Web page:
Where does market demand come from? Most of it comes from the middle class. They have enough money to purchase things, superfluous things and necessary things, and they make up large enough gross numbers that they can purchase a sufficient number of those things. By this I mean the 1% will never buy enough cars to fuel the auto-industry, because all of them are not car fetishists. And even if they were, what purchasing base would then fuel all the other industries? They both play roles. The capitalist class invests in companies, and the middle class buys the things that allow those companies to turn a profit, which then allows for more investment.
This is the narrative that supplies the intellectual basis for the Left, and it is the narrative that the Democrats bizarrely do not vehemently use to challenge the simplistic and flawed narrative repetitively screamed by the Right. We must protect the middle class, and prevent social stratification that destroys the purchasing base on which our market economy rests. This is the rationale behind providing base line educational and living standards, paid for by society, through taxes. It gives everyone the resources needed to compete in the job market, so they can then participate in perpetuating the consumption market, which then reciprocally fuels the job market. This does not mean there is not a valid debate about how welfare should be distributed, or conditions for its distribution (two position I might air on the more conservative and ‘incentivist’ side of) but it should be noted that this is a separate conversation to whether welfare should exist at all. Furthermore, this same economic narrative is also the rationale behind a Keynesian approach to recession, and against deficit obsession in times of recession. It is more important to fight unemployment to perpetuate the consumer base than cut spending that could be dealt with more responsibly following economic recovery.
Moreover, we all benefit from living in a society. My profits are your spending and vice-versa, and the whole process is made a lot easier, and more profitable, if we collectively decide to do things like build roads (etc.) as we incidentally did last century, the century that saw America reach unprecedented historical heights in human achievement. It is also nice if those roads are built to places, such as small towns, where the population size does not exactly make it profitable. Furthermore, because costs of subsistence is the same regardless of income, it is right to tax more those who make more, in order to obtain enough revenue to supply the services required to perpetuate the society. It is also important to prevent degrees of income inequality that go beyond manufacturing social incentives for innovation and hard-work, and breed resentment while increase poverty levels. Although it is true that wealth and capitalism are not zero sum games, they are not all win-win either.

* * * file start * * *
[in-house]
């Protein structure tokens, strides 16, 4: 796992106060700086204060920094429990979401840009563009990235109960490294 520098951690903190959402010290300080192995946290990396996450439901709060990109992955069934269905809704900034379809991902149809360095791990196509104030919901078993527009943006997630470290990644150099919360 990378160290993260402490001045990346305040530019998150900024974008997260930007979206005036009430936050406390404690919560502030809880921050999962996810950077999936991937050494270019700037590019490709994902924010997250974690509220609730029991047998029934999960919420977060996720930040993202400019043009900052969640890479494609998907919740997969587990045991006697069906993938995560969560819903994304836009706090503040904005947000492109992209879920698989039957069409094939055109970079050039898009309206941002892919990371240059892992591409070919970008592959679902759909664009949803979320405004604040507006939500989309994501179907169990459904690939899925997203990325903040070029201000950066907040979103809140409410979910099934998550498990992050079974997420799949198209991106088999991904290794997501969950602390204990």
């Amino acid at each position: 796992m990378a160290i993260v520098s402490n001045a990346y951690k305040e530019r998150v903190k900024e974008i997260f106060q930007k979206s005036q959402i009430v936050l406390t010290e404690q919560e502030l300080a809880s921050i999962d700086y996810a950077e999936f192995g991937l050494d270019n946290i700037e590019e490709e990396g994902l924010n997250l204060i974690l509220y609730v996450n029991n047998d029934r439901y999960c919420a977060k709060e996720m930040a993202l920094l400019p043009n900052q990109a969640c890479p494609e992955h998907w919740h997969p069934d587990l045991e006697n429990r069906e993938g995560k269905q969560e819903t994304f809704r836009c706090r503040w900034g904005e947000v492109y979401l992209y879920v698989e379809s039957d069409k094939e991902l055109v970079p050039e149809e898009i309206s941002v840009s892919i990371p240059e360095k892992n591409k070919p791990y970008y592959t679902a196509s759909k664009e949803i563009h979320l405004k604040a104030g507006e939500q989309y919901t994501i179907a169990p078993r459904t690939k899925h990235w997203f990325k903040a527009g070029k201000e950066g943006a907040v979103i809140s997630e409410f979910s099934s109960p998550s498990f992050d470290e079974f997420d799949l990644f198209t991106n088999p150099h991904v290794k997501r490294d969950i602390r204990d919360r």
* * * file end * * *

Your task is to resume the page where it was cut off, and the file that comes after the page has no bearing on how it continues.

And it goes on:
This, unfortunately, is where things become more complicated, less certain, and excessively nuanced. Perhaps the reality of this complexity is why the Left has such a harder time expressing their narrative than the simplistic alternative expressed by the Right. Nevertheless, my frustration abounds at the lack of a coherent and consistent rebuttal to the Republican claim that the rich are the sole driving force behind the economy, because this delusion is very damaging to the national discourse, and is something preventing the more speculative conversation that follows. Because, in addition, the Right has dug the Left into a hole, and to complete their narrative to the point of unquestionably necessitating a different policy approach, two highly ingrained concepts must be challenged. The Left must state that Capitalism is broken and America is, and has always been, Socialist.